4. Feed. What was he eating at his old home? What is he eating now? He could have food allergens - One horse of my four with terrible allergies to oats, corn, and soy. His reactions were behavioral, however.

He's cute little sweetie-face and sure doesn't appear to have experienced the itchies before, but you might call the Seller and talk to them

A Good Horseman Doesn't Have To Tell Anyone; The Horse Already Knows.
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post #4 of 8 Old 08-10-2013, 10:04 AM Thread Starter
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He was turned out 24/7 before but with me he is stalled at night. He didn't have any raw itchy spots that I noticed when he was at his old home.

Feed is kept the same. She had him on "alittle less then a cup 2x a day" and I have him on a cup 2x a day. So really not much difference there.
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post #5 of 8 Old 08-10-2013, 10:11 AM
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Stand outside with bare skin in the morning and at dusk. Those little gnats will drive you nuts. I itch for days and if bitten enough I even swell up around my eyes and neck. They are really bad here this year. Probably all the rain and erratic temperatures.
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post #6 of 8 Old 08-10-2013, 11:10 AM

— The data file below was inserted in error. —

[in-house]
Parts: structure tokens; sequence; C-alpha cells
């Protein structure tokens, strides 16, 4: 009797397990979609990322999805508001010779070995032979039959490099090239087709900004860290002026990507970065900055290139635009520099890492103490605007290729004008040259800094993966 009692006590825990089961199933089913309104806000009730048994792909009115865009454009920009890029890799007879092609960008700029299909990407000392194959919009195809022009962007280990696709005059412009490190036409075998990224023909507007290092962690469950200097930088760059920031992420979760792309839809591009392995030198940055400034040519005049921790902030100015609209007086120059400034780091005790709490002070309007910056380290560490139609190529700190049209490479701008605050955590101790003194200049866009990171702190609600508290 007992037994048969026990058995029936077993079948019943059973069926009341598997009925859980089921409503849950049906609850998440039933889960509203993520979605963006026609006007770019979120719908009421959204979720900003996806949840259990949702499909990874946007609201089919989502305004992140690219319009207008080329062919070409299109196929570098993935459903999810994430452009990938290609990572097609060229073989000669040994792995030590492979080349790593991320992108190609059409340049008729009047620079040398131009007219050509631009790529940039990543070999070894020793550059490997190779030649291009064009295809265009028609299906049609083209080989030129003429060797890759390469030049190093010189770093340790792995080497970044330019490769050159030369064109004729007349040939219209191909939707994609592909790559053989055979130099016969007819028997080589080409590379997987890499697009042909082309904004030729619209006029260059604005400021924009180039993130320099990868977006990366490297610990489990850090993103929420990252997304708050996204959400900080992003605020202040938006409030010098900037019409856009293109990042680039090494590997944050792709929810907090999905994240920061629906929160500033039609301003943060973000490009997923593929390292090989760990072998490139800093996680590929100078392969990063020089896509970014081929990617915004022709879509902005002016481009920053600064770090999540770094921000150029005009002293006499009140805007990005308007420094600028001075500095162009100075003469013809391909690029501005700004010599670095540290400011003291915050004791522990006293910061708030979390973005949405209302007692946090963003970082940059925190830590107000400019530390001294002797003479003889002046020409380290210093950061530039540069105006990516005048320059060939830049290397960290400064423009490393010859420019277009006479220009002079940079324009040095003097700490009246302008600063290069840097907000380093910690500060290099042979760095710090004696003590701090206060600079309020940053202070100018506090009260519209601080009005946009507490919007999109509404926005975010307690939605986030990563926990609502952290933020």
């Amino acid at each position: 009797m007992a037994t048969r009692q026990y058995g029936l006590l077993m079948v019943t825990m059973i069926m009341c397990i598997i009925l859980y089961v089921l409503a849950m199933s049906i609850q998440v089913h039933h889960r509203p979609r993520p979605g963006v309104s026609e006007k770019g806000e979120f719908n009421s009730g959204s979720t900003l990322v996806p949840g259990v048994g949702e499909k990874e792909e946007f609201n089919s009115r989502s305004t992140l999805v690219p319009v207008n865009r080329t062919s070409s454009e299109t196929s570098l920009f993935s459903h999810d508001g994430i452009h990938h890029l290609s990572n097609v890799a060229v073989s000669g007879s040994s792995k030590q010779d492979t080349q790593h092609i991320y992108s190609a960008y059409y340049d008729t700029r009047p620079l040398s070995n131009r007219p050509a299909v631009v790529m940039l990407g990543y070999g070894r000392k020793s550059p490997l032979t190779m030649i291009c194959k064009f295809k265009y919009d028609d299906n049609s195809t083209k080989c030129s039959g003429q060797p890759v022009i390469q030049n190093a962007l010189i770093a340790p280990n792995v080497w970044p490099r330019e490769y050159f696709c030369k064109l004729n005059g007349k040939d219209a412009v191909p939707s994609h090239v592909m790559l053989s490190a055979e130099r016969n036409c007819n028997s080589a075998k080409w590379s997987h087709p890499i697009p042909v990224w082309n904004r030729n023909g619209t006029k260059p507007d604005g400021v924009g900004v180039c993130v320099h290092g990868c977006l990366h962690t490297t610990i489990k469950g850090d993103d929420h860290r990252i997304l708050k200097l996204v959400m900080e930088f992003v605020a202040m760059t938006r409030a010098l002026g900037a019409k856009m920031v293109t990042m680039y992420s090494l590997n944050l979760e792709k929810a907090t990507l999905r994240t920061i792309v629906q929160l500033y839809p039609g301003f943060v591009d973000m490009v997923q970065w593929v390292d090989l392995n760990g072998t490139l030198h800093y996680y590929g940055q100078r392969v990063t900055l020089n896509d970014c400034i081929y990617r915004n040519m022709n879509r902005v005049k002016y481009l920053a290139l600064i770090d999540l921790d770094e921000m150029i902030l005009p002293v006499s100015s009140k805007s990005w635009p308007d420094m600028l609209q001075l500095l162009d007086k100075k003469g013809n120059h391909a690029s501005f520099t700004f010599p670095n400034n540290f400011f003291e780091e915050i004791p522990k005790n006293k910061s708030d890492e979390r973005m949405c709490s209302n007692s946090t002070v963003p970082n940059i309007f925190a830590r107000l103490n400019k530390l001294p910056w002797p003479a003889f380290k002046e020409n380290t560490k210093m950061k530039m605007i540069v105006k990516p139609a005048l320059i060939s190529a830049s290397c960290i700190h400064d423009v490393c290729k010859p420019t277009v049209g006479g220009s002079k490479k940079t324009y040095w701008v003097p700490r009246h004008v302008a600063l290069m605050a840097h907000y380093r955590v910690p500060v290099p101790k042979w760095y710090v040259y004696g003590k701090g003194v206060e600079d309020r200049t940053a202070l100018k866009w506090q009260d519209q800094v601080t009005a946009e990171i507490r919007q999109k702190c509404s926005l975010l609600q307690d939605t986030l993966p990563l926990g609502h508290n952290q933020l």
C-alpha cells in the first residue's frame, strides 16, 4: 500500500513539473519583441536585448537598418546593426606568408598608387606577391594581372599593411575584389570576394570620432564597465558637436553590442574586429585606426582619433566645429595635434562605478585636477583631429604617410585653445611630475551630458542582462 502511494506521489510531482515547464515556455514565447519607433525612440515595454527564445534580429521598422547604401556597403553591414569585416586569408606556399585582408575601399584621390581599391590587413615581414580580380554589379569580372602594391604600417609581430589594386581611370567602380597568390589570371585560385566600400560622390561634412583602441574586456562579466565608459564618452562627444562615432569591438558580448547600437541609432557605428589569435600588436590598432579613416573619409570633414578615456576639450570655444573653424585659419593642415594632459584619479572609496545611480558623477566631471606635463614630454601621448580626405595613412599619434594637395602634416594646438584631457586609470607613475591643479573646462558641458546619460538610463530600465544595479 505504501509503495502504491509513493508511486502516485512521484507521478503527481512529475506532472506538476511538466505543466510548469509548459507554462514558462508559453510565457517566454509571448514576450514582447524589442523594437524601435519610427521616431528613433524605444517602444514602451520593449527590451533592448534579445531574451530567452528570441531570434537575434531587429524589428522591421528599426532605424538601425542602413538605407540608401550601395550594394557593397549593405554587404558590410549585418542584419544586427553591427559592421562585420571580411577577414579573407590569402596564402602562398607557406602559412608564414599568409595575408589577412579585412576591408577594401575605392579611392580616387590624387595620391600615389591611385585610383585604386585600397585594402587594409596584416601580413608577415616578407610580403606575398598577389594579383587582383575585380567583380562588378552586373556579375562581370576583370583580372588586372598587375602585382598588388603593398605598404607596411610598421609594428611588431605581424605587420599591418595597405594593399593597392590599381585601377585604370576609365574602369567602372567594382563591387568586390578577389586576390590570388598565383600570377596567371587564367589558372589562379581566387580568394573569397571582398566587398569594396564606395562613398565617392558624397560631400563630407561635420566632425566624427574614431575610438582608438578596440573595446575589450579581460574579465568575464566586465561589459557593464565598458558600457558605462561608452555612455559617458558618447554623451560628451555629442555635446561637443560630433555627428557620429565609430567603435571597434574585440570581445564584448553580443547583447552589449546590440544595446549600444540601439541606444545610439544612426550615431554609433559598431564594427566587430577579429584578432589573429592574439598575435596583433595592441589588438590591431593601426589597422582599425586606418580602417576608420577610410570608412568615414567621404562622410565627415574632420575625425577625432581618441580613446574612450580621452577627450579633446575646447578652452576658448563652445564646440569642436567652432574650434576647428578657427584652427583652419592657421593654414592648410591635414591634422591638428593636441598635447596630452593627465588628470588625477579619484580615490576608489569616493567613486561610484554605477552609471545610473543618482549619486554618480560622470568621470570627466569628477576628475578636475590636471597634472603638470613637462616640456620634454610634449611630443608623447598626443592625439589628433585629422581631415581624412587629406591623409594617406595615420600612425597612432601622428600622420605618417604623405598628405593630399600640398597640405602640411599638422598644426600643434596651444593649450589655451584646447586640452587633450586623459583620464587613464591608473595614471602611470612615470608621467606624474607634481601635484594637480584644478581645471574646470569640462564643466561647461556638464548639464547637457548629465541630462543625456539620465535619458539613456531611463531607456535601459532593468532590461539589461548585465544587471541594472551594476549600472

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Quote:
Originally Posted by Cowgirls Boots View Post
He was turned out 24/7 before but with me he is stalled at night. He didn't have any raw itchy spots that I noticed when he was at his old home.

Feed is kept the same. She had him on "alittle less then a cup 2x a day" and I have him on a cup 2x a day. So really not much difference there.
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Shavings or pellets. What brand are you using?

I had used shavings from Tractor Supply for several years but started having problems with them. I changed to Calloway shavings and life has been good ever since.

I would be especially worried if you buy your shavings in bulk, locally, as anything toxic (like walnut) could be mixed in and be causing a reaction

If it's possible to strip down his stall and even go so far as to Clorox it or Novalsan it, I might try that and buy a few bags of a brand of shavings or pellets that are not made by the same company you currently use.

Or, if you're using locally cut bulk shavings, buy a quality brand of bagged shavings and see what happens.

Lot of work if it turns out to be for nothing but it's something I would try, spittin' nails the entire time - lollol

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post #7 of 8 Old 08-10-2013, 11:26 AM Thread Starter
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I've been using blue seal shavings. That could be it but I wouldn't think so. I will try that though!
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post #8 of 8 Old 08-10-2013, 10:22 PM
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I have a little mare that is really allergic to gnats every summer we battle itchy skin. You can give him benadryl to help with the itching 25mg per 100lbs. I buy the equate brand pills and crush them with a mortar and pestal and put it in their feed. I also like products with sulfur in them to help protect the itchy areas, the sulfur kills bacteria and fungus and keeps the bugs off. Horsemans dream is a product I like, MTG is a good product but mostly oil and is a mess, or I just take some baby diaper cream mix with powdered sulfur an smear it on.